Seattle Poop-Scoop Police Are Cracking Down
Starting next week, dog owners may get busted if they let their dogs run off leash in city parks or fail to scoop up after them.
Seattle's Parks Department has hired a two-person team to enforce the city's leash and scoop laws.
But the department is aware that enforcement isn't everything -- dog owners also need more places to let their pets run free. An Off-Leash Area Plan is under development, and the superintendent made recommendations to the Park Board Thursday. Those include creating off-leash dog areas when new parks are developed.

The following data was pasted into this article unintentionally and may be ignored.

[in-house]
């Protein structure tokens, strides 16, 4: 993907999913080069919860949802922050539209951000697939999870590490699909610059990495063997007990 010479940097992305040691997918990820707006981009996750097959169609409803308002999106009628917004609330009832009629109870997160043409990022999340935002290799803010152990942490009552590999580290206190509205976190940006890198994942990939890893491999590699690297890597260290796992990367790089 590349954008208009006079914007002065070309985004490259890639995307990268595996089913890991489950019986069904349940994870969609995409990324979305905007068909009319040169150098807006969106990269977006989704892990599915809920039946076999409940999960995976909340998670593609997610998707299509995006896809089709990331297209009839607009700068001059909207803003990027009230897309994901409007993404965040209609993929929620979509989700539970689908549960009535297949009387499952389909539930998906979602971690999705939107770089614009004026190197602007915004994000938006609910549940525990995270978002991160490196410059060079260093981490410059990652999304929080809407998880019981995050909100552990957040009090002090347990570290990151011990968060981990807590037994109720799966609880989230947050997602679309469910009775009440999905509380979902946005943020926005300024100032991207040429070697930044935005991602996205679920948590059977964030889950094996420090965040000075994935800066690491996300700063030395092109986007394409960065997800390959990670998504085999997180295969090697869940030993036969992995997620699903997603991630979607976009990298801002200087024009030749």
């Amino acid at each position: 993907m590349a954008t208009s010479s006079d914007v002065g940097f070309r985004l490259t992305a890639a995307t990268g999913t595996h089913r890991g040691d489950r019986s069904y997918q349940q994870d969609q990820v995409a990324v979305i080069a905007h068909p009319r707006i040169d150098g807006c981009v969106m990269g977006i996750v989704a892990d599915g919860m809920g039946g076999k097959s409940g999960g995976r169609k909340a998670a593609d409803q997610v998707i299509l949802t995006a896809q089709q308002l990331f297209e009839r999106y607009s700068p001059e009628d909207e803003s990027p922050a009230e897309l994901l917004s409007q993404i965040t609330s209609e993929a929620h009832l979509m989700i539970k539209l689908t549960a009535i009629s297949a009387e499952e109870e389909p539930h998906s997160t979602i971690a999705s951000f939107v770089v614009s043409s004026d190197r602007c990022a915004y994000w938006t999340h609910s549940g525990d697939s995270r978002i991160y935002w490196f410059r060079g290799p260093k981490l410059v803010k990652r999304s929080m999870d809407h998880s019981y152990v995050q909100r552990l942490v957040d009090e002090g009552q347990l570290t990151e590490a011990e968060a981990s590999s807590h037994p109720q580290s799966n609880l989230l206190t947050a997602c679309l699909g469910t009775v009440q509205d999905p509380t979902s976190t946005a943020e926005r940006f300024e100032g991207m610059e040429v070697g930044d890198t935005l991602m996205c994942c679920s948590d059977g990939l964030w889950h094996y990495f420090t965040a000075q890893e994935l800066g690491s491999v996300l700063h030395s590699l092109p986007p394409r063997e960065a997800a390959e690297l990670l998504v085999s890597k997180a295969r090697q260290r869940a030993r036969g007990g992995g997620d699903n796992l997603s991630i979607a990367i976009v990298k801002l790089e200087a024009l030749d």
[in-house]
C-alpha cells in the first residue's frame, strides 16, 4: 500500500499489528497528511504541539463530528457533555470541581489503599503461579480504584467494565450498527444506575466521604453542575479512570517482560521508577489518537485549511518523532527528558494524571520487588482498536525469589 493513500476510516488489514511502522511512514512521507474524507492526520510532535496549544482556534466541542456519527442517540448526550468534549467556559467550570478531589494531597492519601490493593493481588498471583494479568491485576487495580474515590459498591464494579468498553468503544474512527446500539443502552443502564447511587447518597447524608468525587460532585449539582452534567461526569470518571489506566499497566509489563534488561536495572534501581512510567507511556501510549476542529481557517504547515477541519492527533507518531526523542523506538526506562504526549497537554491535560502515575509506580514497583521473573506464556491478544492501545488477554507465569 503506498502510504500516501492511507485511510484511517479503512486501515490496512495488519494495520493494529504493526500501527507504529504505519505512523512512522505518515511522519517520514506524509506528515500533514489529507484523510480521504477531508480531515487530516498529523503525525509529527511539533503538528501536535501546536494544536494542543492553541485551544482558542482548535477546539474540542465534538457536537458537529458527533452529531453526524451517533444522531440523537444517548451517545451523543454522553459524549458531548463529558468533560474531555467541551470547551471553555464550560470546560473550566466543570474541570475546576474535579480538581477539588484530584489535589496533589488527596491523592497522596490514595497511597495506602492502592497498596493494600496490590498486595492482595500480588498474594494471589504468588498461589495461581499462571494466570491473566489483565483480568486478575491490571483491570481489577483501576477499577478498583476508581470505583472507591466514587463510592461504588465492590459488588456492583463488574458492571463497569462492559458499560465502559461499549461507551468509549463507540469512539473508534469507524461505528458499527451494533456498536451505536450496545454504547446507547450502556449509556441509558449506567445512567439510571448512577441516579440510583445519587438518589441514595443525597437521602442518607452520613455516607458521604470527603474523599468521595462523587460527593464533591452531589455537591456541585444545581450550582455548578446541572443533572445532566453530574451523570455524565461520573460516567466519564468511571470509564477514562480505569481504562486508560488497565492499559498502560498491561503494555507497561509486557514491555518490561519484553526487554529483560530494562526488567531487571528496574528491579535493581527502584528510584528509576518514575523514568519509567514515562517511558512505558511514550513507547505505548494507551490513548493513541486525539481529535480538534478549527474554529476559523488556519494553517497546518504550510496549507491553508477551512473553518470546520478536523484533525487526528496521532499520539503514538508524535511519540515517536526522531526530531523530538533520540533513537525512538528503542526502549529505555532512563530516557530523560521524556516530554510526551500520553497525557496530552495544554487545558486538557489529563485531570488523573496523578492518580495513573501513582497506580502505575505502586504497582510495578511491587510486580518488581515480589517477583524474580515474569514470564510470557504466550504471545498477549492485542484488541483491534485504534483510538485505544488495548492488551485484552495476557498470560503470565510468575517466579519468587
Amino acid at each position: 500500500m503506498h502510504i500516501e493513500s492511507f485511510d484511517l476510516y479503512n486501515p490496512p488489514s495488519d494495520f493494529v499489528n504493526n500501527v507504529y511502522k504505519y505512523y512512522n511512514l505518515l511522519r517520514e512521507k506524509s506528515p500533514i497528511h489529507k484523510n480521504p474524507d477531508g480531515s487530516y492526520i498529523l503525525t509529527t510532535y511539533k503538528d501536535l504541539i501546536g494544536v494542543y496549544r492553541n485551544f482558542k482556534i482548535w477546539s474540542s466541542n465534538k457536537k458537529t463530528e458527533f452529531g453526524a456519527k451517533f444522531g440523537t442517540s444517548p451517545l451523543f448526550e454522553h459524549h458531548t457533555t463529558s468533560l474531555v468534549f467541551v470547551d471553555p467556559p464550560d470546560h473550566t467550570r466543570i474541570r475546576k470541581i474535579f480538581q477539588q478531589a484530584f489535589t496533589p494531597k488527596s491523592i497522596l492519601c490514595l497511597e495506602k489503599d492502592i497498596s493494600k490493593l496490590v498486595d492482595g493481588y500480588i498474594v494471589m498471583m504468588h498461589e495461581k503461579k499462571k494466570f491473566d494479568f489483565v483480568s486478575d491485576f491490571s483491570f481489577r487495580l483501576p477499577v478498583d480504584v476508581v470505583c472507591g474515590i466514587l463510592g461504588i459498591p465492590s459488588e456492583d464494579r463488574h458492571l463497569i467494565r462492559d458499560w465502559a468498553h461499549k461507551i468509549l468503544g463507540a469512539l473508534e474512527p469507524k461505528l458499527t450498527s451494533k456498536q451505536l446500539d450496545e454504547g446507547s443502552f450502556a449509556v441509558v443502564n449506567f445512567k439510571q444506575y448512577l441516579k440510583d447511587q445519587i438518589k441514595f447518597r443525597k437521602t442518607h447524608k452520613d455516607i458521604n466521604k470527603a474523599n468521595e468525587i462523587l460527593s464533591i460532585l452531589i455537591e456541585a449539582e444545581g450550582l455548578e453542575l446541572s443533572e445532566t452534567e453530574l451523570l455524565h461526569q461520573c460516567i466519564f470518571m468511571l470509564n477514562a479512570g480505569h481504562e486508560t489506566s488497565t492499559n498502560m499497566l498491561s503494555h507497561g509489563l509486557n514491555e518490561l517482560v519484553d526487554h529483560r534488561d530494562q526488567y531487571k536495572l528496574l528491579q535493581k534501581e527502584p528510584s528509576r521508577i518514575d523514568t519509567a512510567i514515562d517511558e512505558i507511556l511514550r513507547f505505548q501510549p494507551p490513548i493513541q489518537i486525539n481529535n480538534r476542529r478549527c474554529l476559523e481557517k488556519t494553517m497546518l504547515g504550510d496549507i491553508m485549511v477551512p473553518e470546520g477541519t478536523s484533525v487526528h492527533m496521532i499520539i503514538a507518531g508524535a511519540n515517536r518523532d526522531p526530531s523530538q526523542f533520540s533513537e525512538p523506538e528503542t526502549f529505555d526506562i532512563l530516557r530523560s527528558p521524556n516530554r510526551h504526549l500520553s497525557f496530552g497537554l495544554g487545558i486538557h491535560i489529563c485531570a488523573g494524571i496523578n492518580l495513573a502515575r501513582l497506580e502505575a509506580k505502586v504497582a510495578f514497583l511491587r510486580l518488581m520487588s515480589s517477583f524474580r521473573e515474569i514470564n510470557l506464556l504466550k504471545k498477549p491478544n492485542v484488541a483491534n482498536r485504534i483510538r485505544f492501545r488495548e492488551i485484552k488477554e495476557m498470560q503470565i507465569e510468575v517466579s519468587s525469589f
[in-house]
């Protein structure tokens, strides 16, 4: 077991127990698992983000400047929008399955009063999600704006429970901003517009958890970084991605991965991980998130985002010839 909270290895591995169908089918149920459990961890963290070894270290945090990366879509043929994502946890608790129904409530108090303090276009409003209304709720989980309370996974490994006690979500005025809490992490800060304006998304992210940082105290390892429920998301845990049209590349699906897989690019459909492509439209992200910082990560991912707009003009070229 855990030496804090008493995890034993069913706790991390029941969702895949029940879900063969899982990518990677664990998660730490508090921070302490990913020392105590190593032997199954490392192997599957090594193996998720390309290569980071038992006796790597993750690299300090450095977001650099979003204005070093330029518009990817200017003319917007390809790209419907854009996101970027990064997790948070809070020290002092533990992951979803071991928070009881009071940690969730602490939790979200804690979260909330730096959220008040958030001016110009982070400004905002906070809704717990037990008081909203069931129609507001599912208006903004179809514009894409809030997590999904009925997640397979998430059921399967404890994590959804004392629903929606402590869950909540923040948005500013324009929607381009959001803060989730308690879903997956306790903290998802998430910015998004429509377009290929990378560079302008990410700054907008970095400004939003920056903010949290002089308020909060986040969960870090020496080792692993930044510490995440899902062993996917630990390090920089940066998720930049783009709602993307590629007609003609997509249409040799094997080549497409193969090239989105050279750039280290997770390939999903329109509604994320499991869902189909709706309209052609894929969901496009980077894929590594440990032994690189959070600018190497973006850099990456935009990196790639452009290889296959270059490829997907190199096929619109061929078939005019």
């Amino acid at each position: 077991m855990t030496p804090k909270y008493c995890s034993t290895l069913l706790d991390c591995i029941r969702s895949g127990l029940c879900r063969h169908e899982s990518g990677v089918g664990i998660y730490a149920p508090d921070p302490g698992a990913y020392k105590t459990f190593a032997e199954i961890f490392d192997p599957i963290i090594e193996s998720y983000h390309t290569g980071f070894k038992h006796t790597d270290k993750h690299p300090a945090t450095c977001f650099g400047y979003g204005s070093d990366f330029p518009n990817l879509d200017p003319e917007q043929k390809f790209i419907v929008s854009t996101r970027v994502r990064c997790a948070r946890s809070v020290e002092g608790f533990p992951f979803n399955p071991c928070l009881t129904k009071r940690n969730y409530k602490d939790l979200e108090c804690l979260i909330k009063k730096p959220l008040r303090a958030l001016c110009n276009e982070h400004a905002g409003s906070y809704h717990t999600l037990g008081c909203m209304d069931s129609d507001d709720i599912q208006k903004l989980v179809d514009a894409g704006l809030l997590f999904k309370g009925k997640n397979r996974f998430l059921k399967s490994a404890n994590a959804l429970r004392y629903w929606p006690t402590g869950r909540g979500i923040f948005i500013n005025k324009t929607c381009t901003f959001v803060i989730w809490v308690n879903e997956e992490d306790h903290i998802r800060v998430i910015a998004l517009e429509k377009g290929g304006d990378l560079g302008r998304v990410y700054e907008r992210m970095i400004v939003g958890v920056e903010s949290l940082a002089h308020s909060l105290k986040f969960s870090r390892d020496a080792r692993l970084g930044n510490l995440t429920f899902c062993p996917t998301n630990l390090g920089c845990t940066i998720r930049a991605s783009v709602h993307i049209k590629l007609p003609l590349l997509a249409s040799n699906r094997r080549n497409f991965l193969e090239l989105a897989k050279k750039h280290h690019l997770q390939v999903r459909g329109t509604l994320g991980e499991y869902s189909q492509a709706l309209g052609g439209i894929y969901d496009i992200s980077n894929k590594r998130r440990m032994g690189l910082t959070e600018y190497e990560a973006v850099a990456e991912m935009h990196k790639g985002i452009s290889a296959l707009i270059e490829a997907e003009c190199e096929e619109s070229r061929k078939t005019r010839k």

But Ellen Escarcega says that plan doesn't do enough, and Seattle needs more dog areas now.
She's chair of the Citizens for Off Leash Dog Areas, COLA.
She says a study compiled by COLA found that "New York City has 120 acres of off-leash land, Vancouver B.C. has 168 acres, Seattle has 25 acres." Escarcega says the city "isn't providing the land for the people who have been moving here for the past 15 years with dogs, and the ones that are coming in the next 20."
Escarcega says other cities let dogs go off-leash in city parks during certain hours. The superintendent recommended against that idea in his presentation Thursday night.